Staunton didn't self-destruct
"Is Staunton the next Charlottesville?" [Cover story, February 19] I hope not.
I grew up in Charlottesville. I have friends and relatives in Staunton and have visited many times. I've been telling people that Staunton is how Charlottesville used to be.
Author Laura Parsons writes, "Once stately facades in the central Beverley Street district deteriorated into ramshackle shells. And because Staunton had no preservation laws, owners were free to demolish their buildings at will. Finally, in 1971, as a new highway project threatened to decimate the old railway district known as 'The Wharf,' concerned citizens formed the Historic Staunton Foundation to stop the demolition madness. It was a start. But by that time, 50 historic buildings had fallen victim to the 'urban renewal' impulse of the 1960s..."
In Staunton, urban renewal is 50 properties demolished by their owners because the buildings were literally falling down. In Charlottesville, urban renewal is 500 properties demolished by city government under protest of the owners. If you include properties after 1980 and other forms of eminent domain abuse, such as widening Preston Avenue to clear out a mixed-use, mixed-income community, that number may be over a thousand.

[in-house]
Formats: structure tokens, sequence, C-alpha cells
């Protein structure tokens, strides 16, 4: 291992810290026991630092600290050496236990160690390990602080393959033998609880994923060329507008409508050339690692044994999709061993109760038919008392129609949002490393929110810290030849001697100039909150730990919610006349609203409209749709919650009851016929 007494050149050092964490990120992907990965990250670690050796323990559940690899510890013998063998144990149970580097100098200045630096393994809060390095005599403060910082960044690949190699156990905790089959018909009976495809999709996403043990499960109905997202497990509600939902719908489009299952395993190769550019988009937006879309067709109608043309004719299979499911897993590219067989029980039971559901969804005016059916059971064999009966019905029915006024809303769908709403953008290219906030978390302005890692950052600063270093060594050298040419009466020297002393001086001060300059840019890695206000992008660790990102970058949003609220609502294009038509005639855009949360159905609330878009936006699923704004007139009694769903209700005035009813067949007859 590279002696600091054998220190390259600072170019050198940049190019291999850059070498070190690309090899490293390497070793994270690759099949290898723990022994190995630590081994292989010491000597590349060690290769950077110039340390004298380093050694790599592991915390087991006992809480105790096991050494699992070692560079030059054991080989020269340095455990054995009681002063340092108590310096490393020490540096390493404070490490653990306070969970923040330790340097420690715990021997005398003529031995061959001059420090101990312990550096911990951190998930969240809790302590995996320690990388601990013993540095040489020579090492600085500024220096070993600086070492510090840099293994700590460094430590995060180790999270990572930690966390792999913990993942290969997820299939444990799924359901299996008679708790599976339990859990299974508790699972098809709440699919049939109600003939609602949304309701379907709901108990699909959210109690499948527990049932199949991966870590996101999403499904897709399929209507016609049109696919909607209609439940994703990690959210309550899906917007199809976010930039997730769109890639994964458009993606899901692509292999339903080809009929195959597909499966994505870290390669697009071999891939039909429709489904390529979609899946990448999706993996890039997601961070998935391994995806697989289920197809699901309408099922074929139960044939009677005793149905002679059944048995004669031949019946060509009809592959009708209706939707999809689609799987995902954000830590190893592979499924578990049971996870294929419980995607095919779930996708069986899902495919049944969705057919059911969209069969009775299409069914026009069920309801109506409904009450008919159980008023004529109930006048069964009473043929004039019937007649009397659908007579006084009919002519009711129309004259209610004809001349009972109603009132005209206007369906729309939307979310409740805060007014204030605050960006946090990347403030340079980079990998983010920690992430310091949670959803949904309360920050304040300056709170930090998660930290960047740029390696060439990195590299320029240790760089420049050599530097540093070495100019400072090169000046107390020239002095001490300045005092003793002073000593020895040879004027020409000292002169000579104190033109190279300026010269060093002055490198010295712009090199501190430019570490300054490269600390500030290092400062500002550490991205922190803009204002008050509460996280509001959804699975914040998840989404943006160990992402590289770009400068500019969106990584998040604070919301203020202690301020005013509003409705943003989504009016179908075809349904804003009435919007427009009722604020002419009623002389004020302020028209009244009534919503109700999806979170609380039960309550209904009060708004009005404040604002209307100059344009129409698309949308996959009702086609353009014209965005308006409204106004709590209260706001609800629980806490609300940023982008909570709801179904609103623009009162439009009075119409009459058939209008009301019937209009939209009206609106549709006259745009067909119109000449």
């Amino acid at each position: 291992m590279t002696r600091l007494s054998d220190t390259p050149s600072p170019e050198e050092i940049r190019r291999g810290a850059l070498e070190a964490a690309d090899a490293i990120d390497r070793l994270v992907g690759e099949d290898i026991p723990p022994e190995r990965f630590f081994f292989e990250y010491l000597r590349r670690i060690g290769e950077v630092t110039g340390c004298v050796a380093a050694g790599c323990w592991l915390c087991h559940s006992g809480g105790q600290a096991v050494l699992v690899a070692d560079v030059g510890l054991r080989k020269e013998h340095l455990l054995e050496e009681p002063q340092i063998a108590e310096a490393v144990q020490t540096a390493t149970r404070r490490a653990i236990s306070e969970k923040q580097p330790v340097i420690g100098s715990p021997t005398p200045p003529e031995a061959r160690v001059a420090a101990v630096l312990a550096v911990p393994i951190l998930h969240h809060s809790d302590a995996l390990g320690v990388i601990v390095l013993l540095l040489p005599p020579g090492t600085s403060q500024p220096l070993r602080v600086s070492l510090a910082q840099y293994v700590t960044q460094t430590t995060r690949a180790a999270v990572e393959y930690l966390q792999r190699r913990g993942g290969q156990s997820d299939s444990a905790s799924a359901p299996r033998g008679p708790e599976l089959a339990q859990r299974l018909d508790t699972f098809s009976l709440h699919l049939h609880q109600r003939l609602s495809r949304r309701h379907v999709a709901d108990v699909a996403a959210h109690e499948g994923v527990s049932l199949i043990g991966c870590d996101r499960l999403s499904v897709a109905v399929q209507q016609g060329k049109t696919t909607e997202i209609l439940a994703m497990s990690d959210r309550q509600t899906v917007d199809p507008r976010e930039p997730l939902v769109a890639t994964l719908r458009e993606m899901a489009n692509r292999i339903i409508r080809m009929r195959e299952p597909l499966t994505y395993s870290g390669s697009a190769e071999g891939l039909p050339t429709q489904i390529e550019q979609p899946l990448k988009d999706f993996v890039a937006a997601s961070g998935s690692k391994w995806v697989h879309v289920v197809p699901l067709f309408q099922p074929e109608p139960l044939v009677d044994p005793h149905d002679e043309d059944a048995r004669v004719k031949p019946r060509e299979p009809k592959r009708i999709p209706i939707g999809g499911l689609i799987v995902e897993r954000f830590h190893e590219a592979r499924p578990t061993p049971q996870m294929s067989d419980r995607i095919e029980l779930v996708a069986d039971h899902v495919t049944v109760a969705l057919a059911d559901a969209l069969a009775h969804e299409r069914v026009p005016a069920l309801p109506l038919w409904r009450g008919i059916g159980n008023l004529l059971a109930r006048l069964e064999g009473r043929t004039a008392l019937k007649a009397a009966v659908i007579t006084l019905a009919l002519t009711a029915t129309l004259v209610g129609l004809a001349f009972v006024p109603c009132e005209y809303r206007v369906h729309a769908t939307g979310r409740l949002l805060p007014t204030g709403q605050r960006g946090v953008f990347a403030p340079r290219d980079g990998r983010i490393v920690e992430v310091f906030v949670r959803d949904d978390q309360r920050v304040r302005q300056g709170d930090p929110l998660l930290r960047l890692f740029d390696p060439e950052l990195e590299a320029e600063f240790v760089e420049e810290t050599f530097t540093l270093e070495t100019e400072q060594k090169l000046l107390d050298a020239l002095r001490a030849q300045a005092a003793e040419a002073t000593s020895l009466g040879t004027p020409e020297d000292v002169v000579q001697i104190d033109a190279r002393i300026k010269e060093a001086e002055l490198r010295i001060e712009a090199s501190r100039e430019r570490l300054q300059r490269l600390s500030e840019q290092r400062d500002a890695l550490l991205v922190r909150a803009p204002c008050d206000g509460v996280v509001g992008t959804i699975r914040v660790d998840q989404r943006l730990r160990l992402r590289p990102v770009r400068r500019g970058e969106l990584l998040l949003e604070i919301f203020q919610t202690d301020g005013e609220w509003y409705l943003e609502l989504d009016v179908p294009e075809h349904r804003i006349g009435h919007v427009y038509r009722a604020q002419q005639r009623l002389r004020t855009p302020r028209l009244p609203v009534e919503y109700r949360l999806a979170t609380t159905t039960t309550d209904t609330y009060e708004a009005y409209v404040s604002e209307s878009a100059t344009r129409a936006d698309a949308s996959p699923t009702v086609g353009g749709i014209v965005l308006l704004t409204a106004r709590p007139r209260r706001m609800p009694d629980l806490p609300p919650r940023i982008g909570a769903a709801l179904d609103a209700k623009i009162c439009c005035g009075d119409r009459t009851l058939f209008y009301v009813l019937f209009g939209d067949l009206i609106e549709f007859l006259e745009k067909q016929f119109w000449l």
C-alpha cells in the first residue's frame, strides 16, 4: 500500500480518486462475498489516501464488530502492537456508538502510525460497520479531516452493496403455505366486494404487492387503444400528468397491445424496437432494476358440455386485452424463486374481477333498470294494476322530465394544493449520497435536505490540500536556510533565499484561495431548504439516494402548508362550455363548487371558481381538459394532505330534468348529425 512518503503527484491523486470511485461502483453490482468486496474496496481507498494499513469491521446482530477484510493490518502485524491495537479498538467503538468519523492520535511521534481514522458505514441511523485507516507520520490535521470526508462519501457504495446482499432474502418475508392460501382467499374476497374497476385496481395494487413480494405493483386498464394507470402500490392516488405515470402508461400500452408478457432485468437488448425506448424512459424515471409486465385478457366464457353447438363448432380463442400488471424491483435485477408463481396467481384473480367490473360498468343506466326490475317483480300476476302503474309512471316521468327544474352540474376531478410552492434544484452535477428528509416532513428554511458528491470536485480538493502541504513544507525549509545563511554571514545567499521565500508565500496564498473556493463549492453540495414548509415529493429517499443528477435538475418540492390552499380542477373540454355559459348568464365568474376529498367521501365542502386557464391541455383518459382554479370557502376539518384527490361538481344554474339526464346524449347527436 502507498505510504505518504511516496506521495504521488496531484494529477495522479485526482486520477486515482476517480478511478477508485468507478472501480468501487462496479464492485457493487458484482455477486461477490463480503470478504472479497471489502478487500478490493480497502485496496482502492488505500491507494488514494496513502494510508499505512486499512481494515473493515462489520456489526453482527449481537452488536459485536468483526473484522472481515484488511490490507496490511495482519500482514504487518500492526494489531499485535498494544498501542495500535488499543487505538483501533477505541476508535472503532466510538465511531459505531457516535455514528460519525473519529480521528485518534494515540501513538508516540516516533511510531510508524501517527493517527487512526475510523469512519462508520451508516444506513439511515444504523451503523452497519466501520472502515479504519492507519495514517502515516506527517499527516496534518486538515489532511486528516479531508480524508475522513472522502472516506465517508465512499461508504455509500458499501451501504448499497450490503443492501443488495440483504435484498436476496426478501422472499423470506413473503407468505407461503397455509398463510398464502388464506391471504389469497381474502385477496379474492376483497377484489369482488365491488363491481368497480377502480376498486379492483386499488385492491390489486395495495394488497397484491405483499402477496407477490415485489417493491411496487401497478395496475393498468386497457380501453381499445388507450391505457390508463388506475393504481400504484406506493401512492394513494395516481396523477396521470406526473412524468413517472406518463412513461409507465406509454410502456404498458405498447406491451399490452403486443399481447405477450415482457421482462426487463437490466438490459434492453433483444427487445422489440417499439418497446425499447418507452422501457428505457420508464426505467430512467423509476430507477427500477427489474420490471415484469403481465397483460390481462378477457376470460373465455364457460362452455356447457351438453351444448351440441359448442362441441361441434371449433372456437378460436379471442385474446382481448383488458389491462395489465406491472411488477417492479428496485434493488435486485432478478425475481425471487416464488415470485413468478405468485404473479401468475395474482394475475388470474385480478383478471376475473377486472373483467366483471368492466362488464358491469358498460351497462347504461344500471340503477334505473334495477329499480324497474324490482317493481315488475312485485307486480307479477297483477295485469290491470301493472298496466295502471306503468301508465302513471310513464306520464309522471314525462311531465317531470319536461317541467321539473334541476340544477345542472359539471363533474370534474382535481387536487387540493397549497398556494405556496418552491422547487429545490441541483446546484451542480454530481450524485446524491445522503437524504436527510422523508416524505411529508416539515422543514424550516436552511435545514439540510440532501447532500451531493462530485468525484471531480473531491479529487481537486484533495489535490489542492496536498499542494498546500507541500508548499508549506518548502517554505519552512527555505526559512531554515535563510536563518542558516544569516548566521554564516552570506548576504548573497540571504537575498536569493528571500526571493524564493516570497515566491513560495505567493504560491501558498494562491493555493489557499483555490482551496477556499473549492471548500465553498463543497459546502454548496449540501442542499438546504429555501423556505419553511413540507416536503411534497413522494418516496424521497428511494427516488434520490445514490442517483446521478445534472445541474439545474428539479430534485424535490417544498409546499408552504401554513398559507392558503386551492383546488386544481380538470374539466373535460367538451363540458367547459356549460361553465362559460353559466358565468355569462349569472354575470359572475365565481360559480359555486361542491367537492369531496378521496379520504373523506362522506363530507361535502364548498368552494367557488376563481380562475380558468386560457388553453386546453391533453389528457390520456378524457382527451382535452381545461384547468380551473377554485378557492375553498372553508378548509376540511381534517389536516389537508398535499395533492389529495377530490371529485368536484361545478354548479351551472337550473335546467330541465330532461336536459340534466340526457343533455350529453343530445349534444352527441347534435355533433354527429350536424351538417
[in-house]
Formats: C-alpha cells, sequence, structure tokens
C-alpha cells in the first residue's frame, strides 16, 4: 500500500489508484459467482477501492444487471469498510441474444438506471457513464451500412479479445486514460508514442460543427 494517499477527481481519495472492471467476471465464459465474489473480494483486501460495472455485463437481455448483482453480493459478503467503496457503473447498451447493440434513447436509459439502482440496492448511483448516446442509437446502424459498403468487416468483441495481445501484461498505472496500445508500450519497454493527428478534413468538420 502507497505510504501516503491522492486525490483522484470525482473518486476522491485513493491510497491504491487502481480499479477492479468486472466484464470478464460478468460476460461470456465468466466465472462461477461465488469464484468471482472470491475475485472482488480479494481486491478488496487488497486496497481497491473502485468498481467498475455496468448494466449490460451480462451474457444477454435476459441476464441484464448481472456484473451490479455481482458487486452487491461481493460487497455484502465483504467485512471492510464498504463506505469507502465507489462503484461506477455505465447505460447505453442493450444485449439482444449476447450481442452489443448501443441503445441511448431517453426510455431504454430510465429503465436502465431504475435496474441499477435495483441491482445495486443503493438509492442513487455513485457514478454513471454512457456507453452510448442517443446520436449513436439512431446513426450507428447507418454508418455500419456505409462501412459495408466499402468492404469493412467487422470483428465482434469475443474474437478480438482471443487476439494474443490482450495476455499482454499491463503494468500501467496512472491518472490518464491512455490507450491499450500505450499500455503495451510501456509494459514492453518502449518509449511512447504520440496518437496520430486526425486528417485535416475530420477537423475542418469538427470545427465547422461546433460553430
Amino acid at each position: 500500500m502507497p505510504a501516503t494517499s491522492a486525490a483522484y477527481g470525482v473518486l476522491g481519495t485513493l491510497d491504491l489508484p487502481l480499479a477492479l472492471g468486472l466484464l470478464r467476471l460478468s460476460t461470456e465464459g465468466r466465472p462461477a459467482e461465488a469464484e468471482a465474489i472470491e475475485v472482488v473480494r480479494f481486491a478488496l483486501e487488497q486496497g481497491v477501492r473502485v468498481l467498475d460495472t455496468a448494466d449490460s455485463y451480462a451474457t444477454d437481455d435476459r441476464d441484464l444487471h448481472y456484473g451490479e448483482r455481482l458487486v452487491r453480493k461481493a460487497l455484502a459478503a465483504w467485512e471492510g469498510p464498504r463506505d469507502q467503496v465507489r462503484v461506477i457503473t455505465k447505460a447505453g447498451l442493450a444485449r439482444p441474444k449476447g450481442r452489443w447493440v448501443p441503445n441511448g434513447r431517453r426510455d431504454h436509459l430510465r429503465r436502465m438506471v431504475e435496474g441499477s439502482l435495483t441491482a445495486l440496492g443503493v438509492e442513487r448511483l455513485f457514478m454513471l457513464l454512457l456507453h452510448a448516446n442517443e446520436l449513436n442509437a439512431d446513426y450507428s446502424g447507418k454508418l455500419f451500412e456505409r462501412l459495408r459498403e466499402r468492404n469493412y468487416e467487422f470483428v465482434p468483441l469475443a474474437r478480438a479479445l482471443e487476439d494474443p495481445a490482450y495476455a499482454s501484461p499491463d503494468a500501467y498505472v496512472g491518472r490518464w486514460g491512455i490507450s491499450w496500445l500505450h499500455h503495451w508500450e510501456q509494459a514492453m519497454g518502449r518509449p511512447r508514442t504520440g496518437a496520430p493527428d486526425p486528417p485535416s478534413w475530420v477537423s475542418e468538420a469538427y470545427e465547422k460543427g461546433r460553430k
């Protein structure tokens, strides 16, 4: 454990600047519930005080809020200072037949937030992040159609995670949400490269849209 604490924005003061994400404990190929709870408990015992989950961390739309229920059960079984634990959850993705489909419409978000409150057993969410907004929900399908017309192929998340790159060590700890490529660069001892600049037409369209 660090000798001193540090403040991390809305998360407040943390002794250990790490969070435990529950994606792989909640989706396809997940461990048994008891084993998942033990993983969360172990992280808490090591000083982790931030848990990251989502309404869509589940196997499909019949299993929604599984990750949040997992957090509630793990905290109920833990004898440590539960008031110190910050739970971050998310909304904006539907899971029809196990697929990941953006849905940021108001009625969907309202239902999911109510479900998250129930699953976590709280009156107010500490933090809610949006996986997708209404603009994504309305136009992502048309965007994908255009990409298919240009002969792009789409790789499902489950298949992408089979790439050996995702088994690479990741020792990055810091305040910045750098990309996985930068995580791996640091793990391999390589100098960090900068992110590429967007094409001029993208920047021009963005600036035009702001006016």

When's the last time you read an article stating the total number of properties that comprise Charlottesville's urban renewal? You haven't because we're still counting. This is so serious that you couldn't write a story called "Is Charlottesville the next Staunton?" Charlottesville has a long way to go.
In Staunton, you can buy or rent a big old cheap house without fear that a wrecking ball will show up if the assessments go down. People are less cynical and feel better about the community in Staunton.
Charlottesville would have plenty of cheap old houses today, ready to renovate, if not for the "demolition madness." Everybody would feel more secure, too. But instead, urban renewal has become a permanent part of Charlottesville's culture, its defining symbol.
Here's how Charlottesville can catch up with Staunton:
(1) Stop abusing eminent domain.
(2) Tally the number of cases.
(3) Compensate the victims.
(4) Establish penalties for the abuse.
(5) Change the city charter.
Because Staunton can talk about its urban renewal, we can all talk about the town's entire history. That's not yet the case for Charlottesville.